Four major geotectonic provinces of the basin are recognized: 1) the continental slope to the west of the Hinge Zone, 2) the stable shelf, 3) the deep central trough (Sylhet-Hatiya) and 4) the Chittagong-Tripura fold belt to the east. The ~300 km long Dauki Fault demarcates the elevated Shillong Plateau, part of the Indian Shield to the north and the deep basin to the south. The basin experienced three strong to major intraplate earthquakes: a) 1885 Bengal earthquake (rev. Mw 6.8) close to the Hinge Zone, b) 1918 Srimangal earthquake (rev. Mw 7.1) on the Sylhet (trough) fault and c) 1923 Mymensingh earthquake (rev. Mw 7.0) at the northern end of the Hinge Zone where it intersects the Dauki Fault. In addition, Bangladesh also experienced similar tectonic energy release from the Shillong Plateau earthquakes like Great Assam Earthquake (1897, rev. Mw 8.1) and moderately active Indo-Burma subduction zone in the east.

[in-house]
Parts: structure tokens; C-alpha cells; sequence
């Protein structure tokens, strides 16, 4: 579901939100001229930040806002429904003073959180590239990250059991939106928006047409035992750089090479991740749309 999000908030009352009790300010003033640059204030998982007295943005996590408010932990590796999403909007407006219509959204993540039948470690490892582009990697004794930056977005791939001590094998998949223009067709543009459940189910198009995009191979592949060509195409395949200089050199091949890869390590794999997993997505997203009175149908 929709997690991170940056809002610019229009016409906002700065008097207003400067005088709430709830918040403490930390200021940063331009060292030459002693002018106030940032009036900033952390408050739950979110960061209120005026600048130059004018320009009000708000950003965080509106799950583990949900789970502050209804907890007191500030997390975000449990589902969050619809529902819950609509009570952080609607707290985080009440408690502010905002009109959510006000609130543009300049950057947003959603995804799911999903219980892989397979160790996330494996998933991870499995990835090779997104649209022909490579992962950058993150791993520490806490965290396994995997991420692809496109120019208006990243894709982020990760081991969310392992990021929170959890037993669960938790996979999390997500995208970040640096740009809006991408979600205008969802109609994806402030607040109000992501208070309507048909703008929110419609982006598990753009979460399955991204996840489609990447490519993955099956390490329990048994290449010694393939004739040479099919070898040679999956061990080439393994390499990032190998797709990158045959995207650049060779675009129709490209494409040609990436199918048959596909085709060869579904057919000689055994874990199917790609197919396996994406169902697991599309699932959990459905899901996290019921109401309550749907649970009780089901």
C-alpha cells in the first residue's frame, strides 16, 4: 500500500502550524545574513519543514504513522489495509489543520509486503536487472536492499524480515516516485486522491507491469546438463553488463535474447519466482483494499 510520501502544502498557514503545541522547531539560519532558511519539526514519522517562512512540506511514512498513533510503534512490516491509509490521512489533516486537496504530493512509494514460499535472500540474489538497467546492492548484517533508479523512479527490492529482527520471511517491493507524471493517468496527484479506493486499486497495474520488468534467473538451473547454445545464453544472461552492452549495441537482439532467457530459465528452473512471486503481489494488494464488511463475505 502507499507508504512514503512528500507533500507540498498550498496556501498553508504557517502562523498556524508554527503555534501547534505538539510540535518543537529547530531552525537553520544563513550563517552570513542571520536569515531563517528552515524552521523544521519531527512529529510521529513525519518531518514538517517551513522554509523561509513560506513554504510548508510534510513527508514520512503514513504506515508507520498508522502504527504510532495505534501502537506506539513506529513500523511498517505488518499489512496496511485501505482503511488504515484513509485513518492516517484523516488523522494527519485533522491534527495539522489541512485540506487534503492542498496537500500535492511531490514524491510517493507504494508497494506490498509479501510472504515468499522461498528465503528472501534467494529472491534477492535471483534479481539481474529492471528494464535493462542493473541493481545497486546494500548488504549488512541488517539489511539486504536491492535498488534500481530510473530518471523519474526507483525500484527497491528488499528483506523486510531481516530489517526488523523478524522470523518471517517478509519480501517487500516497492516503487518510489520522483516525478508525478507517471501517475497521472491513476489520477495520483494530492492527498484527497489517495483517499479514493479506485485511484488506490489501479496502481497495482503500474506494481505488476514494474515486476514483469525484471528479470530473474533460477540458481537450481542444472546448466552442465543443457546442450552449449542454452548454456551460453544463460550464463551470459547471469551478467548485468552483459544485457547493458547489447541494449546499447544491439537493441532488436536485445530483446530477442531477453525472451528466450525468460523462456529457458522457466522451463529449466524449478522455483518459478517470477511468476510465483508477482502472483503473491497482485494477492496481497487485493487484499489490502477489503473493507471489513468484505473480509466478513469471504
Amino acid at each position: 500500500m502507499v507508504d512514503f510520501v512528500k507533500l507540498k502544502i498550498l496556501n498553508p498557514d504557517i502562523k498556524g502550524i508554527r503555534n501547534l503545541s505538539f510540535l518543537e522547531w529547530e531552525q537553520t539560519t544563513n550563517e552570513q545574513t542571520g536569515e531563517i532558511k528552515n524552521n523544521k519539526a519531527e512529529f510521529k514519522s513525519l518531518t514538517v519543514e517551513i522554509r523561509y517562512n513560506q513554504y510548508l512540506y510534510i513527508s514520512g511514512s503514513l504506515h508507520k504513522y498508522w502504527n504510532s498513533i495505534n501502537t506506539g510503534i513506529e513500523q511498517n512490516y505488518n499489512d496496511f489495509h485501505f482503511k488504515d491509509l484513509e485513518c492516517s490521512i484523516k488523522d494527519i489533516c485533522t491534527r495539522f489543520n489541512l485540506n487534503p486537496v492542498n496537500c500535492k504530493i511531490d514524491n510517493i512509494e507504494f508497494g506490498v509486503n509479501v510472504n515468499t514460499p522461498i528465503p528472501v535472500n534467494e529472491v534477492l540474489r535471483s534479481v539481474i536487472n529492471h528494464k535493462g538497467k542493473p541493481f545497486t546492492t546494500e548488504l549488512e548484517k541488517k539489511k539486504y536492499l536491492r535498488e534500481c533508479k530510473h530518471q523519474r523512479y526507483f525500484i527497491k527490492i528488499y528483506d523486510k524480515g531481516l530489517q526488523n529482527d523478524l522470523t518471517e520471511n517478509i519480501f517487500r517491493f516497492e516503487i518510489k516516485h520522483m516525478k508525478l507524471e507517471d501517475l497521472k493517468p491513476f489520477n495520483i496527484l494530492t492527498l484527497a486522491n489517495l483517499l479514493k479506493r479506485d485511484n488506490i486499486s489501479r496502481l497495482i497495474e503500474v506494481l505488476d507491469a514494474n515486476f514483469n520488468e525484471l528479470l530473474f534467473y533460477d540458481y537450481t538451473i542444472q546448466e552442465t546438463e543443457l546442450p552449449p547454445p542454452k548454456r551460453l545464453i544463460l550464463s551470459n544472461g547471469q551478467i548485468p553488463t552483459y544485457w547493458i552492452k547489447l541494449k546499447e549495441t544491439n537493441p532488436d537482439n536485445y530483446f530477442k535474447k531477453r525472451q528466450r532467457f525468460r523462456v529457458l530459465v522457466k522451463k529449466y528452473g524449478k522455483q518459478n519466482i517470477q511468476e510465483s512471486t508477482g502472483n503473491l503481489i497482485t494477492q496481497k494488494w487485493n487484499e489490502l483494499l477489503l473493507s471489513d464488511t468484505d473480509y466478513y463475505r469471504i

Rational assessment for seismic threats is determined by: hypocenter locations, the intensity of local/regional seismicity, differential tectonic stress condition, the geometry of discontinuities, and states of highest energy release. Site effects are evaluated from geophysical and geotechnical investigations. A 3D site-specific seismic hazard characterization of the capital megacity Dhaka is made to assess the seismic risk. It is observed that lateral and vertical discontinuities are subjected to multiple segmentations that facilitate tectonic movements. 1918 Srimangal event of Mw 7.1 is the largest recorded intraplate earthquake. Generation of enough tectonic stress in Bengal basin is very unlikely which might cause megathrust induced earthquakes (Mw 8-9) in Bangladesh